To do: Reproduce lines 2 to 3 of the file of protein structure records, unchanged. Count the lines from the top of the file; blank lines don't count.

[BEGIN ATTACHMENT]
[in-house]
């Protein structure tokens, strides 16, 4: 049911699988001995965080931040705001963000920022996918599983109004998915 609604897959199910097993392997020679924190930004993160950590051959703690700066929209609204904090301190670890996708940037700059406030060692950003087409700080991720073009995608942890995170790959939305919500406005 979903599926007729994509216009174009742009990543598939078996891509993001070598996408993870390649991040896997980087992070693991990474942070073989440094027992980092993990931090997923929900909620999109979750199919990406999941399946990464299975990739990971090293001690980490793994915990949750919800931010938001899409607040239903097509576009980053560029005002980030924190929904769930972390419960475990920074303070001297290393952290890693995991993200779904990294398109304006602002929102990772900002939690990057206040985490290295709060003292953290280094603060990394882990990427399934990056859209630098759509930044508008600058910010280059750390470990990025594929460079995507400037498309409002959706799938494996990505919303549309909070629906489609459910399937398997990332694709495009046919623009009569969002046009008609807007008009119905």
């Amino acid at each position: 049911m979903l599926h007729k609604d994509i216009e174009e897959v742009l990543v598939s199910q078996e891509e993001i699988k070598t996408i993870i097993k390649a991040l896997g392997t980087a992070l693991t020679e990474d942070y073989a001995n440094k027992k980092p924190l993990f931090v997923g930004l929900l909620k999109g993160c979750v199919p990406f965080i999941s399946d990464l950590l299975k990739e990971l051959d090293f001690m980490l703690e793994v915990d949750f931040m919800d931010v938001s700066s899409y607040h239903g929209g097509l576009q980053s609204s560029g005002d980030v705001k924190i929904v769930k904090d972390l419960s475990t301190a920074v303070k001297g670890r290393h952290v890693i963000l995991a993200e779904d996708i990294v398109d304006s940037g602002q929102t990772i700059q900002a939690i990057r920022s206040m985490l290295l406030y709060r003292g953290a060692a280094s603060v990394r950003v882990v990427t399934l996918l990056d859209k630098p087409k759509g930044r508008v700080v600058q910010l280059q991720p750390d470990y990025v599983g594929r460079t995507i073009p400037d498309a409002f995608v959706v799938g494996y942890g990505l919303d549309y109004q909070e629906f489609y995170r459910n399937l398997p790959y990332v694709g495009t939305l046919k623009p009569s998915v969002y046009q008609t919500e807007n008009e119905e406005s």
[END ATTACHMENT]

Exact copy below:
């Protein structure tokens, strides 16, 4: 049911699988001995965080931040705001963000920022996918599983109004998915 609604897959199910097993392997020679924190930004993160950590051959703690700066929209609204904090301190670890996708940037700059406030060692950003087409700080991720073009995608942890995170790959939305919500406005 979903599926007729994509216009174009742009990543598939078996891509993001070598996408993870390649991040896997980087992070693991990474942070073989440094027992980092993990931090997923929900909620999109979750199919990406999941399946990464299975990739990971090293001690980490793994915990949750919800931010938001899409607040239903097509576009980053560029005002980030924190929904769930972390419960475990920074303070001297290393952290890693995991993200779904990294398109304006602002929102990772900002939690990057206040985490290295709060003292953290280094603060990394882990990427399934990056859209630098759509930044508008600058910010280059750390470990990025594929460079995507400037498309409002959706799938494996990505919303549309909070629906489609459910399937398997990332694709495009046919623009009569969002046009008609807007008009119905």
């Amino acid at each position: 049911m979903l599926h007729k609604d994509i216009e174009e897959v742009l990543v598939s199910q078996e891509e993001i699988k070598t996408i993870i097993k390649a991040l896997g392997t980087a992070l693991t020679e990474d942070y073989a001995n440094k027992k980092p924190l993990f931090v997923g930004l929900l909620k999109g993160c979750v199919p990406f965080i999941s399946d990464l950590l299975k990739e990971l051959d090293f001690m980490l703690e793994v915990d949750f931040m919800d931010v938001s700066s899409y607040h239903g929209g097509l576009q980053s609204s560029g005002d980030v705001k924190i929904v769930k904090d972390l419960s475990t301190a920074v303070k001297g670890r290393h952290v890693i963000l995991a993200e779904d996708i990294v398109d304006s940037g602002q929102t990772i700059q900002a939690i990057r920022s206040m985490l290295l406030y709060r003292g953290a060692a280094s603060v990394r950003v882990v990427t399934l996918l990056d859209k630098p087409k759509g930044r508008v700080v600058q910010l280059q991720p750390d470990y990025v599983g594929r460079t995507i073009p400037d498309a409002f995608v959706v799938g494996y942890g990505l919303d549309y109004q909070e629906f489609y995170r459910n399937l398997p790959y990332v694709g495009t939305l046919k623009p009569s998915v969002y046009q008609t919500e807007n008009e119905e406005s």